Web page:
The name Monkswood (Coed-y-Mynach) is said to be derived from the Cistercians of Tintern monastic grange, the remains of which can still be found at Great Estavarny Farm.
The largest and most northerly of the council’s wards (with an electoral roll of approximately 260 ) it also has the most violent past. After the battle of Pwll Melyn (near Usk) many of the Welsh forces were slaughtered here during the Owain Glyndwr rebellion in the early 1440s, whilst in more recent times the Royal Ordnance Factory (now BAE Systems) employed up to 20,000 people making armaments during the second World War.
Rumble Street (the western boundary of the ward) is thought to have been part of an old Roman Road system and signs of the old cobbles still exist.
Near Monkswood Garage, on the A472, is the site of a 16th century ironworks (a possible successor to the monks of Tintern workings ) and Rumble Street (also known as Jingle Street ) was used to carry ironstone here; the trappings holding the panniers of iron ore strapped on the back of mules making the noise which lead to the name of the road.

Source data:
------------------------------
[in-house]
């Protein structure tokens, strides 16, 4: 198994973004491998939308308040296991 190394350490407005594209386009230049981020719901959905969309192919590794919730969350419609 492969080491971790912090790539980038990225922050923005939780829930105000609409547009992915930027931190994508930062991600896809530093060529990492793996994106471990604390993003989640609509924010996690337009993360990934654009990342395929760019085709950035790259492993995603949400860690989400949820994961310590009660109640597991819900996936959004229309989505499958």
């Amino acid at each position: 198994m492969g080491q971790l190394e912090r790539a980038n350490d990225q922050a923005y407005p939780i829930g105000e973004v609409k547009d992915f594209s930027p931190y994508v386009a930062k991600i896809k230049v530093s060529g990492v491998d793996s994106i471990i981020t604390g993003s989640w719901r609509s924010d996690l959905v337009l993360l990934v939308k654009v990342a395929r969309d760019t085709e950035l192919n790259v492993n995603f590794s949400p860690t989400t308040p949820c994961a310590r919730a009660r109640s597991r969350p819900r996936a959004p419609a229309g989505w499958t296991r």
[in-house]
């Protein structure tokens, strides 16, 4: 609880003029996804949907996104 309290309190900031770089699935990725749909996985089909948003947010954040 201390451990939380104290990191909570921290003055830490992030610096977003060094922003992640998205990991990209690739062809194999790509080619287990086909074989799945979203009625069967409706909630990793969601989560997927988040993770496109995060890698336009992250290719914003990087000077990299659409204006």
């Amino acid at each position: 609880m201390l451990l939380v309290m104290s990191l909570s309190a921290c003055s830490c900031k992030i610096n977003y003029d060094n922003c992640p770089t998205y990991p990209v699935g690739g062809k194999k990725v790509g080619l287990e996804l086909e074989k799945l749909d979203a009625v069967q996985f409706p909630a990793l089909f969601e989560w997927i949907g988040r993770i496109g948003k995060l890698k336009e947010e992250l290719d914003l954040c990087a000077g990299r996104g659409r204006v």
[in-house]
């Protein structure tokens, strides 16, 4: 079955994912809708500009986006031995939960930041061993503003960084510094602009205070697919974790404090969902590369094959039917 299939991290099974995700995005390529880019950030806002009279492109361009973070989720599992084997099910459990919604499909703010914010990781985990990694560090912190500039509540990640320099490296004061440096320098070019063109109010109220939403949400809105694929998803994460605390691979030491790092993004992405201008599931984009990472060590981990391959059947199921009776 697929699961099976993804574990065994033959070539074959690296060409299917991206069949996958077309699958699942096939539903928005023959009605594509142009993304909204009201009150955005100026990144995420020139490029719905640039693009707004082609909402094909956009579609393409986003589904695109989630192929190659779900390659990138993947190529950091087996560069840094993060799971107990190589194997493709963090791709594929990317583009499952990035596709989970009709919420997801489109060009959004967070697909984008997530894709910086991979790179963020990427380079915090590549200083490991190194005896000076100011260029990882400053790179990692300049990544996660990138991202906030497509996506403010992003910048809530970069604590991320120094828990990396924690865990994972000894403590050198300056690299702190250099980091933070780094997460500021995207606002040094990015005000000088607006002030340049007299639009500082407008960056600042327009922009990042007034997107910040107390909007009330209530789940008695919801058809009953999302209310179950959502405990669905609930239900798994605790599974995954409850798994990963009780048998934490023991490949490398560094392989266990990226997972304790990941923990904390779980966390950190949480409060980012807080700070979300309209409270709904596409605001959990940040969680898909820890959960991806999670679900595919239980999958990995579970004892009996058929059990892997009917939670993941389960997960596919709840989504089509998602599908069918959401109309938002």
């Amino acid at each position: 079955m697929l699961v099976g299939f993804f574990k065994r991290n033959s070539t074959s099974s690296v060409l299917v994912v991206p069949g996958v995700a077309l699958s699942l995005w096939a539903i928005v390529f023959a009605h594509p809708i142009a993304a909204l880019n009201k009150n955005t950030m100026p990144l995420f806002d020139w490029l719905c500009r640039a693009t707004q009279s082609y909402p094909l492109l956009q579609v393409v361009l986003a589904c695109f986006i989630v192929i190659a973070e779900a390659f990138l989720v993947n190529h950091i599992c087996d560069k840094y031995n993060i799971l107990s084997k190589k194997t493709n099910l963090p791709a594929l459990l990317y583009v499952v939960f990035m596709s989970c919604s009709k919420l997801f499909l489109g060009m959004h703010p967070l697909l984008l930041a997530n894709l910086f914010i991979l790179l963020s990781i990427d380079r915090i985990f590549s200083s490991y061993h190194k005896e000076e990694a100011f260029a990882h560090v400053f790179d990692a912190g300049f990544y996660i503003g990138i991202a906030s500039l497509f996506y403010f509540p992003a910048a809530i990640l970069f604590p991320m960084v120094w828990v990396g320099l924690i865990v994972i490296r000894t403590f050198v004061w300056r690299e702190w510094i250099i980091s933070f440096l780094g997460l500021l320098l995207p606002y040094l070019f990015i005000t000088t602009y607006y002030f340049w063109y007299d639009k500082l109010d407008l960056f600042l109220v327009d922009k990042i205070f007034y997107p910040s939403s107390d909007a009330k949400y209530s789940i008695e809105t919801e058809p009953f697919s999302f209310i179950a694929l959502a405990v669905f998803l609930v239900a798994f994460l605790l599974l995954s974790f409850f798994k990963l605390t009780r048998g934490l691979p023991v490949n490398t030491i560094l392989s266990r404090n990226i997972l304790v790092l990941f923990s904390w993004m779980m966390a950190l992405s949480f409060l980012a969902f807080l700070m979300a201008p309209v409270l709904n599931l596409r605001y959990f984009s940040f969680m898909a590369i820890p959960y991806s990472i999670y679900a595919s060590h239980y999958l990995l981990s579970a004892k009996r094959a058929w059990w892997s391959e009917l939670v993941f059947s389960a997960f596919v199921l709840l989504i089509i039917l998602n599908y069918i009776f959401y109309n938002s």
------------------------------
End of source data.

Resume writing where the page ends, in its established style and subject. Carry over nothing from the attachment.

The small stone church of St Matthews exists in Monkswood which was entirely rebuilt in 1883 at a cost of £1,038 and a brass plaque may be found there commemorating those from the Little Mill Reformatory who fell in the First World War.
Running parallel to the main A472 road and just south of it is the line of the old Coleford, Monmouth, Usk, Pontypool Railway (CMUPR - affectionately known as the small railway with the long name) which was first opened in 1856; and although closed in 1955, traces of the lines can still be seen along the route. It is hoped that this can become a footpath/bike trail in the near future.
A thriving cricket club can be found behind the old Beaufort Arms pub and The Glascoed Pub (formerly BAE Systems Social Club) holds a full programme of events, car boot sales and fully licensed weekend camping.
St Matthew's Church, Monkswood
Monkswood Cricket Club